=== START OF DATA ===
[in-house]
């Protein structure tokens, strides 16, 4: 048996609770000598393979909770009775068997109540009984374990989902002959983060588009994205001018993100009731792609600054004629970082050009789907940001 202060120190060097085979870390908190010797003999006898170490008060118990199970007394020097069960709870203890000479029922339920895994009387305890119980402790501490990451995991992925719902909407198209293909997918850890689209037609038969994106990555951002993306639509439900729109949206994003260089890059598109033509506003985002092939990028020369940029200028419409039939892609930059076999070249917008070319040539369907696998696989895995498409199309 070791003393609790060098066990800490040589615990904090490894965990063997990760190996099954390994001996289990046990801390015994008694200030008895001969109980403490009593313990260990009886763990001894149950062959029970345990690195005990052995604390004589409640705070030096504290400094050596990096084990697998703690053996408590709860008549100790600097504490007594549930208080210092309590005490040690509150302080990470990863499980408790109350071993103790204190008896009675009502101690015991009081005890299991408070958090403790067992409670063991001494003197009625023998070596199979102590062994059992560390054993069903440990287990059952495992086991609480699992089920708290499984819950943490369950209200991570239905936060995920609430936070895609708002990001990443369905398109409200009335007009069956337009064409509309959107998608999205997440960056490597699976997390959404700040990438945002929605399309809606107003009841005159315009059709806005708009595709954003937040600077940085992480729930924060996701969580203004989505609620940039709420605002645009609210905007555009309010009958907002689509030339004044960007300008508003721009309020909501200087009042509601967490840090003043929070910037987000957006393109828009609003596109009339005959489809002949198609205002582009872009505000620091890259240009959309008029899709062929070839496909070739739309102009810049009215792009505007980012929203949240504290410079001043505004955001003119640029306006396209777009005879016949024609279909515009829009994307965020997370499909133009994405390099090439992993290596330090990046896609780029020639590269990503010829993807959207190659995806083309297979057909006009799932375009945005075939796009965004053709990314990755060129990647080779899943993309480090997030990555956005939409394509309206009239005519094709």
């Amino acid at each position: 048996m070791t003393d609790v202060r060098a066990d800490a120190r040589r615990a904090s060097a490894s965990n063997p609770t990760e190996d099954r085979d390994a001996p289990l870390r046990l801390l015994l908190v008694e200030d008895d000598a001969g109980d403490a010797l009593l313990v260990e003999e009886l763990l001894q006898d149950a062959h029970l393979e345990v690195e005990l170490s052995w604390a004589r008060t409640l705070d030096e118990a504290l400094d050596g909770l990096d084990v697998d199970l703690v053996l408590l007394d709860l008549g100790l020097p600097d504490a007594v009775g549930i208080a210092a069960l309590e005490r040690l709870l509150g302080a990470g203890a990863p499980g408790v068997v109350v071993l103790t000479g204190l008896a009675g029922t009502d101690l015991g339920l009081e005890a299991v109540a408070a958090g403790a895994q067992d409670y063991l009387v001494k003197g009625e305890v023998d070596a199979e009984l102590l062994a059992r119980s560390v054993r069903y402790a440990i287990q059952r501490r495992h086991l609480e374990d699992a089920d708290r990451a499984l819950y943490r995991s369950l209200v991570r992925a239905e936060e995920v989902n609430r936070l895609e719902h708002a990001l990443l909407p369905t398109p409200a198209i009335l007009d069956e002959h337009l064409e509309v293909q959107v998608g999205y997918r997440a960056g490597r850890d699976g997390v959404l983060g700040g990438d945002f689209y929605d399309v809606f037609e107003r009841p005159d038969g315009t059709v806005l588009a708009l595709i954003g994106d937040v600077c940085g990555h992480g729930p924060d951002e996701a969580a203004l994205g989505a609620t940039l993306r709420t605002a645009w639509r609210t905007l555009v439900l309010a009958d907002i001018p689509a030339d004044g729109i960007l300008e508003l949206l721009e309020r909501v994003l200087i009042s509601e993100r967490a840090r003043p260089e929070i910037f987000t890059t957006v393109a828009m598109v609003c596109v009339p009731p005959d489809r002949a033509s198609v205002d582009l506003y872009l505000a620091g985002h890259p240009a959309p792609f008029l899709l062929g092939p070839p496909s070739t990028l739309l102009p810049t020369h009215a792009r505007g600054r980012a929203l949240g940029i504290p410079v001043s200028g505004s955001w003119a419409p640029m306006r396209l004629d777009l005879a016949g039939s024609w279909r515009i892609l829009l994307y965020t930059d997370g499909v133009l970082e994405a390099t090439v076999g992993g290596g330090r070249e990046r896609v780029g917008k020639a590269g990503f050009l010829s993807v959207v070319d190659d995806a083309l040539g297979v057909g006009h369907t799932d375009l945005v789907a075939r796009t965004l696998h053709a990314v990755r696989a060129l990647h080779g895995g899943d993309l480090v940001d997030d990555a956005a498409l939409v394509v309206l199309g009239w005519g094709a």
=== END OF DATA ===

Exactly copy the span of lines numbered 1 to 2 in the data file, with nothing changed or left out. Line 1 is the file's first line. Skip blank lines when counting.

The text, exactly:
[in-house]
């Protein structure tokens, strides 16, 4: 048996609770000598393979909770009775068997109540009984374990989902002959983060588009994205001018993100009731792609600054004629970082050009789907940001 202060120190060097085979870390908190010797003999006898170490008060118990199970007394020097069960709870203890000479029922339920895994009387305890119980402790501490990451995991992925719902909407198209293909997918850890689209037609038969994106990555951002993306639509439900729109949206994003260089890059598109033509506003985002092939990028020369940029200028419409039939892609930059076999070249917008070319040539369907696998696989895995498409199309 070791003393609790060098066990800490040589615990904090490894965990063997990760190996099954390994001996289990046990801390015994008694200030008895001969109980403490009593313990260990009886763990001894149950062959029970345990690195005990052995604390004589409640705070030096504290400094050596990096084990697998703690053996408590709860008549100790600097504490007594549930208080210092309590005490040690509150302080990470990863499980408790109350071993103790204190008896009675009502101690015991009081005890299991408070958090403790067992409670063991001494003197009625023998070596199979102590062994059992560390054993069903440990287990059952495992086991609480699992089920708290499984819950943490369950209200991570239905936060995920609430936070895609708002990001990443369905398109409200009335007009069956337009064409509309959107998608999205997440960056490597699976997390959404700040990438945002929605399309809606107003009841005159315009059709806005708009595709954003937040600077940085992480729930924060996701969580203004989505609620940039709420605002645009609210905007555009309010009958907002689509030339004044960007300008508003721009309020909501200087009042509601967490840090003043929070910037987000957006393109828009609003596109009339005959489809002949198609205002582009872009505000620091890259240009959309008029899709062929070839496909070739739309102009810049009215792009505007980012929203949240504290410079001043505004955001003119640029306006396209777009005879016949024609279909515009829009994307965020997370499909133009994405390099090439992993290596330090990046896609780029020639590269990503010829993807959207190659995806083309297979057909006009799932375009945005075939796009965004053709990314990755060129990647080779899943993309480090997030990555956005939409394509309206009239005519094709």